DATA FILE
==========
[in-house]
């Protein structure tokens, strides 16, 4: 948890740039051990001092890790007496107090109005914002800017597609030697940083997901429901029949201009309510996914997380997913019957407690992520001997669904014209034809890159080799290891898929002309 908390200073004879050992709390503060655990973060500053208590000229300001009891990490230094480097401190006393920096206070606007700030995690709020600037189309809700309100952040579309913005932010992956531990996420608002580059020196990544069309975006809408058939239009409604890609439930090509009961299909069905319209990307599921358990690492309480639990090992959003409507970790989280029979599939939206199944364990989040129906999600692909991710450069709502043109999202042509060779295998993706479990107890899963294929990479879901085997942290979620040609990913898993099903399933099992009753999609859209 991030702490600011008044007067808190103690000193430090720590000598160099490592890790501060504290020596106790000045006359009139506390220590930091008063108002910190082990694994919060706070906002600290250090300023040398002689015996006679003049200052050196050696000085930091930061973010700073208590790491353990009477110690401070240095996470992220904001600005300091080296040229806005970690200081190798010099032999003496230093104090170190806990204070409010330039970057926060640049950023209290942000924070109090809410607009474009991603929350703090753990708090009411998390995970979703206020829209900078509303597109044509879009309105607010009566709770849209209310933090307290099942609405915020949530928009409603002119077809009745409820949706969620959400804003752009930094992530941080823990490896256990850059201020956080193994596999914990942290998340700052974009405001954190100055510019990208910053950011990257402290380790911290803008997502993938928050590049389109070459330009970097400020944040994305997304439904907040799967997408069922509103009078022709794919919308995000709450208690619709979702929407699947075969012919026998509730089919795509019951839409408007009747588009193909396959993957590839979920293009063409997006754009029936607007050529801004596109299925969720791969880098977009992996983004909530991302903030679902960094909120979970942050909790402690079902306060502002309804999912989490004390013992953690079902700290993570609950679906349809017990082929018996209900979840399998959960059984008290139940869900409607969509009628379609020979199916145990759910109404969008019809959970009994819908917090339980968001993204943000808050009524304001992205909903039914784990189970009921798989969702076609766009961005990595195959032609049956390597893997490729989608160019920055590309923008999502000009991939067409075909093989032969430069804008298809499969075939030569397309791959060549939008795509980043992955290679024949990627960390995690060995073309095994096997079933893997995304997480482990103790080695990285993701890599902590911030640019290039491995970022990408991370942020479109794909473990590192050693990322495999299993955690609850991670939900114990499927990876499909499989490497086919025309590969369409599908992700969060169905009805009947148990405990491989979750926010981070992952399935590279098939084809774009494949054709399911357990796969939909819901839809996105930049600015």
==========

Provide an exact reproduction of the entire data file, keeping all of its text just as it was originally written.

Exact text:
[in-house]
């Protein structure tokens, strides 16, 4: 948890740039051990001092890790007496107090109005914002800017597609030697940083997901429901029949201009309510996914997380997913019957407690992520001997669904014209034809890159080799290891898929002309 908390200073004879050992709390503060655990973060500053208590000229300001009891990490230094480097401190006393920096206070606007700030995690709020600037189309809700309100952040579309913005932010992956531990996420608002580059020196990544069309975006809408058939239009409604890609439930090509009961299909069905319209990307599921358990690492309480639990090992959003409507970790989280029979599939939206199944364990989040129906999600692909991710450069709502043109999202042509060779295998993706479990107890899963294929990479879901085997942290979620040609990913898993099903399933099992009753999609859209 991030702490600011008044007067808190103690000193430090720590000598160099490592890790501060504290020596106790000045006359009139506390220590930091008063108002910190082990694994919060706070906002600290250090300023040398002689015996006679003049200052050196050696000085930091930061973010700073208590790491353990009477110690401070240095996470992220904001600005300091080296040229806005970690200081190798010099032999003496230093104090170190806990204070409010330039970057926060640049950023209290942000924070109090809410607009474009991603929350703090753990708090009411998390995970979703206020829209900078509303597109044509879009309105607010009566709770849209209310933090307290099942609405915020949530928009409603002119077809009745409820949706969620959400804003752009930094992530941080823990490896256990850059201020956080193994596999914990942290998340700052974009405001954190100055510019990208910053950011990257402290380790911290803008997502993938928050590049389109070459330009970097400020944040994305997304439904907040799967997408069922509103009078022709794919919308995000709450208690619709979702929407699947075969012919026998509730089919795509019951839409408007009747588009193909396959993957590839979920293009063409997006754009029936607007050529801004596109299925969720791969880098977009992996983004909530991302903030679902960094909120979970942050909790402690079902306060502002309804999912989490004390013992953690079902700290993570609950679906349809017990082929018996209900979840399998959960059984008290139940869900409607969509009628379609020979199916145990759910109404969008019809959970009994819908917090339980968001993204943000808050009524304001992205909903039914784990189970009921798989969702076609766009961005990595195959032609049956390597893997490729989608160019920055590309923008999502000009991939067409075909093989032969430069804008298809499969075939030569397309791959060549939008795509980043992955290679024949990627960390995690060995073309095994096997079933893997995304997480482990103790080695990285993701890599902590911030640019290039491995970022990408991370942020479109794909473990590192050693990322495999299993955690609850991670939900114990499927990876499909499989490497086919025309590969369409599908992700969060169905009805009947148990405990491989979750926010981070992952399935590279098939084809774009494949054709399911357990796969939909819901839809996105930049600015």